Recently, I found the Virtual Opening of Before Yesterday We Could Fly, which is an Afrofuturist Period Room at the Metropolitan Museum that opened in November of 2021. Afrofuturism is a cultural movement that uses modern media to re-imagine the African Diaspora, with the idea that the past, present, and future are all interconnected. Curated by Hannah Beachler and Michelle Commander, Before Yesterday We Could Fly looks at the history of Seneca Village, which was located in New York City before it was destroyed. The period room, therefore, recreates the past and presents a present and future Seneca Village that could have existed had it not been destroyed.
The video is about 27 minutes, and we hear from both curators who describe the decisions made with this period room. Their intent was to move away from the Eurocentric period rooms of the past and create one that spoke to the present and future. There are two rooms situated in the house: the kitchen, which represents the past, and the living room, which represents the future. The two rooms are connected by mud flooring, that keeps viewers grounded, linking the entire space to the earth. The kitchen space is made of complete walls with small windows to look through, while the living room area is open with only a bone-like structure. This is meant to convey to the viewers that, while the past is made up of glimpses due to lost history, the future is wide open.
The two curators were able to brilliantly convey the interconnections between the past, present, and future. In the center of the kitchen is a fireplace, which is reminiscent of story-telling and oral tradition. In the living room, there is a five sided television, which is interpreted as a modern day hearth. Where we once sat around a fire to tell stories and pass on traditions, we now find ourselves sitting around a television to learn, find out news, and have quality time together. I find this particularly fascinating. I often speak about social media in my blogs, and how it allows us to stay connected to each other, especially during the Covid-19 Pandemic. Something I am now thinking about, in regards to modern media, is traditions. To many, the word ‘traditions’ suggests a larger event or idea: maybe this is Christmas at your grandparents, or breaking the wishbone at Thanksgiving. Traditions, however, can be much simpler, such as taking the same road home from school or Sunday morning bagels. Do you watch your favorite show once a week with your mom, or get dinner after a swim meet, win or lose? Traditions are inherent in society, and they exemplify the human need for companionship. Viewers can imagine themselves or others within this room, can understand the love that was felt here and the liveliness that could have continued.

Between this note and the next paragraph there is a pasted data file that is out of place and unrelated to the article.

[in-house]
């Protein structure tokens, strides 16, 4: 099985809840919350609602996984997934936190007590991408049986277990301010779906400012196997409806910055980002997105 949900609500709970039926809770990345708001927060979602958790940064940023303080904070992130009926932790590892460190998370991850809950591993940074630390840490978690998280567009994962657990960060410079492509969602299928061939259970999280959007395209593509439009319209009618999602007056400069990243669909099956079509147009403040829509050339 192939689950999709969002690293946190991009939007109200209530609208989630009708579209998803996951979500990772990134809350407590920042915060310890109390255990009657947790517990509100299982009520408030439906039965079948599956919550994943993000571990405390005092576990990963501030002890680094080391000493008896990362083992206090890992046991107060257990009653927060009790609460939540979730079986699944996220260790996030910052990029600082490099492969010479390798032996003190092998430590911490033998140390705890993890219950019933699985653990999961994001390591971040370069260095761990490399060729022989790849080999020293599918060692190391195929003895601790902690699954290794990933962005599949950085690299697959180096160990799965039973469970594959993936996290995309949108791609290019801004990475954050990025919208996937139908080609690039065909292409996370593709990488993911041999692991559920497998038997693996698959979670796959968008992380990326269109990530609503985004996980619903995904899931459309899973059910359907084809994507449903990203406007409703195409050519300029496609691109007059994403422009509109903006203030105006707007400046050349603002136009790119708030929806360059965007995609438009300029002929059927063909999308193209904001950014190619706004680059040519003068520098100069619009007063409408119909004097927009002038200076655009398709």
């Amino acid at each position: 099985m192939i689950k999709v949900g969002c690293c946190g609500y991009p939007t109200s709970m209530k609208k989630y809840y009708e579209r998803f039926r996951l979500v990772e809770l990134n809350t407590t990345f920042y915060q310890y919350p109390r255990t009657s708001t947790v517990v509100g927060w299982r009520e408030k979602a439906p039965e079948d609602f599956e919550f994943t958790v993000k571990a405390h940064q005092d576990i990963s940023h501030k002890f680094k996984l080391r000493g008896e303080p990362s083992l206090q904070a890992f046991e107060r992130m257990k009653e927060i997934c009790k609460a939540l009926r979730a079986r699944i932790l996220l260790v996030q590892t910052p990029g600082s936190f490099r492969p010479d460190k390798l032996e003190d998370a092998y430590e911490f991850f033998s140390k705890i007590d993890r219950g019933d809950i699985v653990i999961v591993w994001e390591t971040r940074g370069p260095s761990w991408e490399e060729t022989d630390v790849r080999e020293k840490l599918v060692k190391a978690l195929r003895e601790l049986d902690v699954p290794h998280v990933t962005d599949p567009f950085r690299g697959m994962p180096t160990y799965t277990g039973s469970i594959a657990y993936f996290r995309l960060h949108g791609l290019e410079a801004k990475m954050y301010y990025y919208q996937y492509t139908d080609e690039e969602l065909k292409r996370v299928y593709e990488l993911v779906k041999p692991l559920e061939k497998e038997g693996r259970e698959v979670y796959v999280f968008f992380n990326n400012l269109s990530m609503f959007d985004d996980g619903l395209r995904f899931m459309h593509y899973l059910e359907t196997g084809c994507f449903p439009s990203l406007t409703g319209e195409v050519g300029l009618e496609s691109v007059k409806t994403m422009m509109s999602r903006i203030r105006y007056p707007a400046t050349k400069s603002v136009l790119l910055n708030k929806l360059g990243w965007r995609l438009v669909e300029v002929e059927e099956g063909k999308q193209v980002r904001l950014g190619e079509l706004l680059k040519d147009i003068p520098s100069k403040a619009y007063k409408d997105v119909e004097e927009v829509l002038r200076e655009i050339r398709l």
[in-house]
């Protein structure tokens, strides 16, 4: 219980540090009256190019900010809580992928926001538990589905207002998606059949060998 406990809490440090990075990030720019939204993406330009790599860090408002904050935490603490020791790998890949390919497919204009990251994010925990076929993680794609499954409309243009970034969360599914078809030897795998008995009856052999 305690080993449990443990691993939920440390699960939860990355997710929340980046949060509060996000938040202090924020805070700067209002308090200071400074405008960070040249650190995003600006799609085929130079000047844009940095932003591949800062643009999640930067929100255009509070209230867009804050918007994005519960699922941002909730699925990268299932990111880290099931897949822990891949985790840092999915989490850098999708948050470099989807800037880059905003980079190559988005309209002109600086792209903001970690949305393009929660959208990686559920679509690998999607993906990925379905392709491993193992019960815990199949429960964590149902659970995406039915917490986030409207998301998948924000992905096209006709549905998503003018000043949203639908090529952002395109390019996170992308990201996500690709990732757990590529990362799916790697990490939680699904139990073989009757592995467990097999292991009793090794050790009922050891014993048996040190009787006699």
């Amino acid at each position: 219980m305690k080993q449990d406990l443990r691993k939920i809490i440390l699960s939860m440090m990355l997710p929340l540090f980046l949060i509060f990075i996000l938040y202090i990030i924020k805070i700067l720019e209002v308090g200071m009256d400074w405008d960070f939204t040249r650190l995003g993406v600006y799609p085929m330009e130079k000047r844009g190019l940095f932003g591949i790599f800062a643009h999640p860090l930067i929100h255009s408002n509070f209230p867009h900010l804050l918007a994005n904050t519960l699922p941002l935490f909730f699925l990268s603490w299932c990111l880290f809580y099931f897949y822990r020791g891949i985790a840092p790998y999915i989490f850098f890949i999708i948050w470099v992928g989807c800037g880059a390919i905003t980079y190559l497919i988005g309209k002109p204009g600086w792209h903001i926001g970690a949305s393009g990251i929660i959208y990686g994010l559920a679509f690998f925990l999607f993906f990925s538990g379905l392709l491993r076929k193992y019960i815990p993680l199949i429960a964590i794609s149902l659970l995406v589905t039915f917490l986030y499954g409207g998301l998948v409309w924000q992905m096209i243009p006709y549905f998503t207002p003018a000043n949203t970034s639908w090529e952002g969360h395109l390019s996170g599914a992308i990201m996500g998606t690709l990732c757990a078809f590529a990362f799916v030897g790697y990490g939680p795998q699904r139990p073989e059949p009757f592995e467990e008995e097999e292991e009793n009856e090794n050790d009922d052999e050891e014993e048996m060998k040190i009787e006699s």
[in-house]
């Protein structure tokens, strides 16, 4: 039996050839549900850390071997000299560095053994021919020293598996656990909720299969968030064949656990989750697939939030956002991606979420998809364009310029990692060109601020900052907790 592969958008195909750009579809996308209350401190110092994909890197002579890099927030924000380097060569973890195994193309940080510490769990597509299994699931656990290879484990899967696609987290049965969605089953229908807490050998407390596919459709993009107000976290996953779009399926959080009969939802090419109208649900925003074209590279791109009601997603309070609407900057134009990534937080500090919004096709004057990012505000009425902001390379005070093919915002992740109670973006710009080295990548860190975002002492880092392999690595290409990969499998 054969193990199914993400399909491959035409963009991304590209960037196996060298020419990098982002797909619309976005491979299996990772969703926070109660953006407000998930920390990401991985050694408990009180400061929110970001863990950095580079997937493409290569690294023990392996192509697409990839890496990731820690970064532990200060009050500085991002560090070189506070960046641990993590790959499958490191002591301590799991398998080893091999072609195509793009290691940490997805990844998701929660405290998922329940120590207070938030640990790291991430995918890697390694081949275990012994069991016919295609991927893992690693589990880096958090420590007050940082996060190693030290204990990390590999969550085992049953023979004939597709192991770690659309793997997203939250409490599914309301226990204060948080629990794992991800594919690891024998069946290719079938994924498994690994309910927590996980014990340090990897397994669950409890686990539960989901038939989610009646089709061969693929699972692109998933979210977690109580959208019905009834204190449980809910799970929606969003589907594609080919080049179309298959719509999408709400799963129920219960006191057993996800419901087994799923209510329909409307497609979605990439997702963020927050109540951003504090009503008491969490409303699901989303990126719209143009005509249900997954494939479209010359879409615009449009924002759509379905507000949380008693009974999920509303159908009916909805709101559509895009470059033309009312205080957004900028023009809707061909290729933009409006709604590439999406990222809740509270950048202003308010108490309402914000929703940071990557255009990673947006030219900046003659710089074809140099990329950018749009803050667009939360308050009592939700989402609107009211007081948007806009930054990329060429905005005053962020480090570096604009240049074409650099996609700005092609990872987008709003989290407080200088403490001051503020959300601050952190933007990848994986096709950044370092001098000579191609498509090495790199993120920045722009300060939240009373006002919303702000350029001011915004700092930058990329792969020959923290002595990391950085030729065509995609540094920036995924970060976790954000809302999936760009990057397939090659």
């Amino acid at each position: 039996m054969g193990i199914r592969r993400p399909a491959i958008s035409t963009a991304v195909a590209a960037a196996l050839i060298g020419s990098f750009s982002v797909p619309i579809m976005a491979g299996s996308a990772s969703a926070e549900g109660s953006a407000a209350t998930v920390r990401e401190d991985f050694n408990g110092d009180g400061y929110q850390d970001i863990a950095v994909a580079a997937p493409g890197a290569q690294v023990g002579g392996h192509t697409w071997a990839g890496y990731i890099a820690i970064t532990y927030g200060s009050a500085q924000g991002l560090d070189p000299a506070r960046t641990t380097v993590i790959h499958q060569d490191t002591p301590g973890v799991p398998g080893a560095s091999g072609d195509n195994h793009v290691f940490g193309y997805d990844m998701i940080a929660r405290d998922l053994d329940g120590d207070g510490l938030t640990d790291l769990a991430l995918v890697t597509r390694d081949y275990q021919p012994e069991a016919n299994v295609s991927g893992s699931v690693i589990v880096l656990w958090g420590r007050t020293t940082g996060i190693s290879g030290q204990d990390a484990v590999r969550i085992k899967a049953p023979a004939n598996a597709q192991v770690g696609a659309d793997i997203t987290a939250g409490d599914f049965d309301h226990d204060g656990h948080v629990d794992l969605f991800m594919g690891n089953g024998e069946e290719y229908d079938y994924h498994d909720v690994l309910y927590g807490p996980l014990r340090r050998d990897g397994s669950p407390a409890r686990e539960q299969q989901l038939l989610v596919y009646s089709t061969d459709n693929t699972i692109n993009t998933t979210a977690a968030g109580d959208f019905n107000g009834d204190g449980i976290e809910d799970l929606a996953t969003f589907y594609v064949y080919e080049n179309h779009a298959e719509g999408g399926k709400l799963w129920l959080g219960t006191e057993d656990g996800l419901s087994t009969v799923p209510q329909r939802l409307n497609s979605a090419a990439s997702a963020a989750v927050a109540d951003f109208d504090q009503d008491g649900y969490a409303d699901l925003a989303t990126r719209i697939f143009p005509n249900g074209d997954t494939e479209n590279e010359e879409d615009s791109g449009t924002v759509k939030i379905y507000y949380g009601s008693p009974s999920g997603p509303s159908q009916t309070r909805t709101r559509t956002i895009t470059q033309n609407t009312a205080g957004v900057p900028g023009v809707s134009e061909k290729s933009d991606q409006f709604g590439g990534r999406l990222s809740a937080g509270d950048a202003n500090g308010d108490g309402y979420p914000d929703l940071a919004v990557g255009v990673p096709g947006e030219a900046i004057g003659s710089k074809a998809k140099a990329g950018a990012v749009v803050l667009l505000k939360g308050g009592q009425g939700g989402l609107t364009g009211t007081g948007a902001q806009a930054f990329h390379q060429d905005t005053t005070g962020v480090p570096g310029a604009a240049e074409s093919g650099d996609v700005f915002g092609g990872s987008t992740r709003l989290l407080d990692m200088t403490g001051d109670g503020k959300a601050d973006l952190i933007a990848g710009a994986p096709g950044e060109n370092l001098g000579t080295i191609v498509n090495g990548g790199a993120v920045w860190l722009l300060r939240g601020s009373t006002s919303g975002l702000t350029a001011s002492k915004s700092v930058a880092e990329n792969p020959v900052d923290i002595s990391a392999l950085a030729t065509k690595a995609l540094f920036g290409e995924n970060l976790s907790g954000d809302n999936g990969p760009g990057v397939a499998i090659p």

Something that I found interesting in Before Yesterday We Could Fly was the nod to European colonization and the effects it had on African people. Atang Tshikare, a South African Designer, created two chairs that are placed by the hearth (see here and here). They are modeled after 18th century French chairs, but are done using indigenous artistry, such as using charred wood and woven grasses. These are techniques that Tshikare had learned from his grandmother. Using these techniques to create an otherwise French inspired chair suggests a reclamation of his culture from French colonialism. Fabiola Jean-Louis, a Haitian born artist located in Brooklyn, achieves this goal in a similar manner. For the exhibit, she created a mid-19th century dress our of paper, using colors and adding in references to Haitian culture (see here). European colonialism had such a devastating impact on African cultures, to the point where much of the history has been lost. I think this period room did an excellent job at portraying this influence, while also placing African cultures at the forefront. While the past has been demoralizing, the future is inspiring.
I found this exhibit inspirational. I enjoyed seeing history and the future in the present day; the exhibit emphasizes that life is a full circle, with the past apparent in everything that comes after it. There is an understanding that the experience created in this room is not limited to Seneca Village or to New Yorkers, but can be applied nationally or even worldwide. If you have the time, I strongly suggest watching the video. If you have even more time, I would suggest seeing it in person, as the exhibit is still ongoing. Otherwise, you can learn more about Before Yesterday We Could Fly here, and see the many objects and artifacts included in the period room. I unfortunately did not have the rights to include images, as per the Metropolitan Museum of Art’s website, so I urge you to take a look. It’s so fascinating to see contemporary art paired with artifacts, and it really gives viewers the feeling of the persistence of history. I believe that everyone can take something away from this exhibit; it shows humanity in its rawest form, which is something to be admired.